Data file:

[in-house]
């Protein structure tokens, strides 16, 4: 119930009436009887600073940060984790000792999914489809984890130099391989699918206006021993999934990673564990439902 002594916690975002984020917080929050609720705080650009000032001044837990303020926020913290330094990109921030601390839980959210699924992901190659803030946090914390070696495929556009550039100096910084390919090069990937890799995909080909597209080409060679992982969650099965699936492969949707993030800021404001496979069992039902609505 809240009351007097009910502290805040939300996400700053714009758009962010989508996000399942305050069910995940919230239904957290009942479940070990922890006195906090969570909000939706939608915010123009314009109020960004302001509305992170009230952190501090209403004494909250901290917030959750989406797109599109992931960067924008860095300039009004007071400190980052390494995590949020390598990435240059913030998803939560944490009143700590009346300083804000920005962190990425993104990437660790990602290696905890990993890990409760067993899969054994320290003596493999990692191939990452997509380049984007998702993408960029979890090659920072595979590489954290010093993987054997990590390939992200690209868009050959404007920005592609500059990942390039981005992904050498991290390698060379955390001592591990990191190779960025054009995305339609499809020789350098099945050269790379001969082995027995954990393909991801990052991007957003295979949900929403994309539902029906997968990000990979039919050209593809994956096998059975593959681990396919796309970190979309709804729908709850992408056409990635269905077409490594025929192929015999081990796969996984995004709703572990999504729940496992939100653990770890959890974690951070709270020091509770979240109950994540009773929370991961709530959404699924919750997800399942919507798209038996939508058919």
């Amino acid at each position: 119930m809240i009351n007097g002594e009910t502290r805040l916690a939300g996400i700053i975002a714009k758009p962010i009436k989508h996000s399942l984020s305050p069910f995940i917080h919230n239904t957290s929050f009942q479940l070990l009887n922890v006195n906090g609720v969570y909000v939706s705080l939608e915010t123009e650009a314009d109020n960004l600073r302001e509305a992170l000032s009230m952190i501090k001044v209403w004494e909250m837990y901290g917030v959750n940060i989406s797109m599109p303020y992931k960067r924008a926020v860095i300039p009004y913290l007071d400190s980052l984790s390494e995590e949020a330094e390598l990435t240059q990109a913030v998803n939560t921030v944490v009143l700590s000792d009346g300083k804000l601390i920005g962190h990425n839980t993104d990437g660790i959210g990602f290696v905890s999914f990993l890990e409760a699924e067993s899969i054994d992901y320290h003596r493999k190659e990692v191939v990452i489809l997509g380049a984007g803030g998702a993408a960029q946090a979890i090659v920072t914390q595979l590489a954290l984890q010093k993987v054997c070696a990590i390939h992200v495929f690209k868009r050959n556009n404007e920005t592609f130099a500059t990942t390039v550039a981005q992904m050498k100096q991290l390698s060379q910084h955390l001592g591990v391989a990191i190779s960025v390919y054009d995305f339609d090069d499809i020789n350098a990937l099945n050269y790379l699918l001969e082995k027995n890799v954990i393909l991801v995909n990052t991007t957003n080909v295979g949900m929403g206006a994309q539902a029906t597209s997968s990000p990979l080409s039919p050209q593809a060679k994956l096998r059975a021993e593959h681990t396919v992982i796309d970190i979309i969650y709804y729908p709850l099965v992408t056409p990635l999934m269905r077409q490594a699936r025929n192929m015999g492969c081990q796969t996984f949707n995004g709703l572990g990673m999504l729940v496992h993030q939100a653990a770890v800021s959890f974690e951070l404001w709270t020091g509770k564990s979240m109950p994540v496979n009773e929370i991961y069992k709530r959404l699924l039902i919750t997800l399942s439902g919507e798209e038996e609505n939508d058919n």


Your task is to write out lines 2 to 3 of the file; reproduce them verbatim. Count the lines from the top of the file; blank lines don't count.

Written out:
């Protein structure tokens, strides 16, 4: 119930009436009887600073940060984790000792999914489809984890130099391989699918206006021993999934990673564990439902 002594916690975002984020917080929050609720705080650009000032001044837990303020926020913290330094990109921030601390839980959210699924992901190659803030946090914390070696495929556009550039100096910084390919090069990937890799995909080909597209080409060679992982969650099965699936492969949707993030800021404001496979069992039902609505 809240009351007097009910502290805040939300996400700053714009758009962010989508996000399942305050069910995940919230239904957290009942479940070990922890006195906090969570909000939706939608915010123009314009109020960004302001509305992170009230952190501090209403004494909250901290917030959750989406797109599109992931960067924008860095300039009004007071400190980052390494995590949020390598990435240059913030998803939560944490009143700590009346300083804000920005962190990425993104990437660790990602290696905890990993890990409760067993899969054994320290003596493999990692191939990452997509380049984007998702993408960029979890090659920072595979590489954290010093993987054997990590390939992200690209868009050959404007920005592609500059990942390039981005992904050498991290390698060379955390001592591990990191190779960025054009995305339609499809020789350098099945050269790379001969082995027995954990393909991801990052991007957003295979949900929403994309539902029906997968990000990979039919050209593809994956096998059975593959681990396919796309970190979309709804729908709850992408056409990635269905077409490594025929192929015999081990796969996984995004709703572990999504729940496992939100653990770890959890974690951070709270020091509770979240109950994540009773929370991961709530959404699924919750997800399942919507798209038996939508058919």
């Amino acid at each position: 119930m809240i009351n007097g002594e009910t502290r805040l916690a939300g996400i700053i975002a714009k758009p962010i009436k989508h996000s399942l984020s305050p069910f995940i917080h919230n239904t957290s929050f009942q479940l070990l009887n922890v006195n906090g609720v969570y909000v939706s705080l939608e915010t123009e650009a314009d109020n960004l600073r302001e509305a992170l000032s009230m952190i501090k001044v209403w004494e909250m837990y901290g917030v959750n940060i989406s797109m599109p303020y992931k960067r924008a926020v860095i300039p009004y913290l007071d400190s980052l984790s390494e995590e949020a330094e390598l990435t240059q990109a913030v998803n939560t921030v944490v009143l700590s000792d009346g300083k804000l601390i920005g962190h990425n839980t993104d990437g660790i959210g990602f290696v905890s999914f990993l890990e409760a699924e067993s899969i054994d992901y320290h003596r493999k190659e990692v191939v990452i489809l997509g380049a984007g803030g998702a993408a960029q946090a979890i090659v920072t914390q595979l590489a954290l984890q010093k993987v054997c070696a990590i390939h992200v495929f690209k868009r050959n556009n404007e920005t592609f130099a500059t990942t390039v550039a981005q992904m050498k100096q991290l390698s060379q910084h955390l001592g591990v391989a990191i190779s960025v390919y054009d995305f339609d090069d499809i020789n350098a990937l099945n050269y790379l699918l001969e082995k027995n890799v954990i393909l991801v995909n990052t991007t957003n080909v295979g949900m929403g206006a994309q539902a029906t597209s997968s990000p990979l080409s039919p050209q593809a060679k994956l096998r059975a021993e593959h681990t396919v992982i796309d970190i979309i969650y709804y729908p709850l099965v992408t056409p990635l999934m269905r077409q490594a699936r025929n192929m015999g492969c081990q796969t996984f949707n995004g709703l572990g990673m999504l729940v496992h993030q939100a653990a770890v800021s959890f974690e951070l404001w709270t020091g509770k564990s979240m109950p994540v496979n009773e929370i991961y069992k709530r959404l699924l039902i919750t997800l399942s439902g919507e798209e038996e609505n939508d058919n």